How has Apple not gone out of business yet from all the competition from magical devices other companies haven't shipped yet?
Chunka Mui is the latest voice in the perennially tone-deaf choir known as the Forbes contributor network.
"How Google's Modular Phone Threatens Apple and Samsung" (tip o' the antlers to @JonyIveParody)
If you're wondering what he's talking about, here's The Verge's coverage of it.
Much of the analysis of Google's new modular phone wrongly focuses on the cool factor of its Lego-like interchangeable parts and whether consumers will buy into it.
It is wrong to focus on whether or not consumers will buy into it because technology for technology's sake always wins. Certainly if there's anything we've learned over the last 30 years it's that. [Written on my Palm Foleo.]
The focus on consumer acceptance is important, of course, but misses the real threat that Google's Project Ara poses to smartphone manufacturing giants--and especially to Apple and Samsung Electronics.
How did we miss that?! Could it be that there are so many dire threats to Apple that we have threat overload?
Today's smartphones are tightly controlled, closed systems.
As a result, manufacturers enjoy a chokehold on innovation and immense power over both suppliers and customers.
What good are designers and these so-called "engineers," very few of whom even run trains? Why, you could do just as good a job as they can!
If successful, Google could disrupt the industry's current dynamic and threaten, in particular, the immense market power and profits that Apple and Samsung enjoy.
You know what else is really cool? Lasers. I predict people will stop buying iPhones and start buying lasers.
Take cameras, for example.
Yes, let's! The iPhone is the most popular camera on Flickr. Is that because it has the best camera hardware? No, it's because it has the best camera experience.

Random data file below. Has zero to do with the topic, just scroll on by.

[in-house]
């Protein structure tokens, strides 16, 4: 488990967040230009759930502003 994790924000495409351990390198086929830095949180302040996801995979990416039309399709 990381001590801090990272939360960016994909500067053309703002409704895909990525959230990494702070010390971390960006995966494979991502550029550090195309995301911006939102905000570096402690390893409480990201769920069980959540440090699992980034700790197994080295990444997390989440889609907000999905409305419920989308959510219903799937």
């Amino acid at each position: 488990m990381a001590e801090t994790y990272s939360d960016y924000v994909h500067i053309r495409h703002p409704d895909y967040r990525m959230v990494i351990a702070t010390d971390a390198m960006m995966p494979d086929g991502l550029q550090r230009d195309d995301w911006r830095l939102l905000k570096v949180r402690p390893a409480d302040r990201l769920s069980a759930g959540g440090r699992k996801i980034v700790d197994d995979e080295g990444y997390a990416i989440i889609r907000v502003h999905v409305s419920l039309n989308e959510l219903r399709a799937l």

In all the years of Android's existence, in spite of huge investments of time and money, there's never been a standout Android cameraphone. Some have cameras that are better in low light than the iPhone's, many have higher resolution, and a number claim to be faster at focusing--but none pull it all together into the same comprehensive package that the iPhone can offer.
So good luck making a snap-in camera experience that's better.
Buyers only get to choose from a few options and must buy an entire new phone in order to get new cameras.
Like it or not, the consistent trend in technology over the last 15 years has been fully integrated systems. This is why Apple's done so well over that period, as it can take advantage of that integration like no one else. This crazy phone might appeal to certain technology fanatics, but it's not going to appeal to most people because most people don't want to have to pay that much attention to every aspect of their phone. They just want it to work.
Consumers could choose to upgrade only their cameras rather than entire phones, or they could choose to upgrade more frequently than typical upgrade cycles.
The same holds true for displays, keyboards, memory, speakers, batteries, sensors, and endless other capabilities that most of us have yet to imagine.
This sounds like a nightmare. A horrible, fiddly nightmare.
"You know what I really want to do? Upgrade my phone's floating point unit." -- no one ever.
History shows that modular architectures can ignite tremendous innovation while unleashing devastating consequences for market leaders.
In "Design Rules: Volume 1, The Power of Modularity," Carliss Baldwin and Kim Clark lay out the theoretical underpinnings and cite numerous examples of this competitive dynamic.
Not at all surprisingly, that book was published in 2000.
How might the smartphone industry be disrupted if a similar pattern unfolds? Here's one scenario:
First, aliens invade the Earth. Then comes the robot uprising. Now, stay with me, because it's about to get weird...
For a dramatic illustration of how modularity might threaten Apple and Samsung, consider what happened to IBM.
IBM used to be the most important technology company. Now it isn't. That's why this stupid Lego phone will topple Apple and Samsung.
Many dominos must fall into place for a similar dispersal of value to occur in smartphones. With Google's deep pockets and strategic interests orchestrating the threat, however, it is a scenario that has to be taken seriously.
Google has "deep pockets." Apple, meanwhile, is presumed to be living in its parents' basement and surviving on Top Ramen.
Apple and Samsung, which enjoy more than 100% of current smartphone industry profits, certainly have a lot to lose.
They do. And some day they may lose it. But it ain't gonna be to this thing.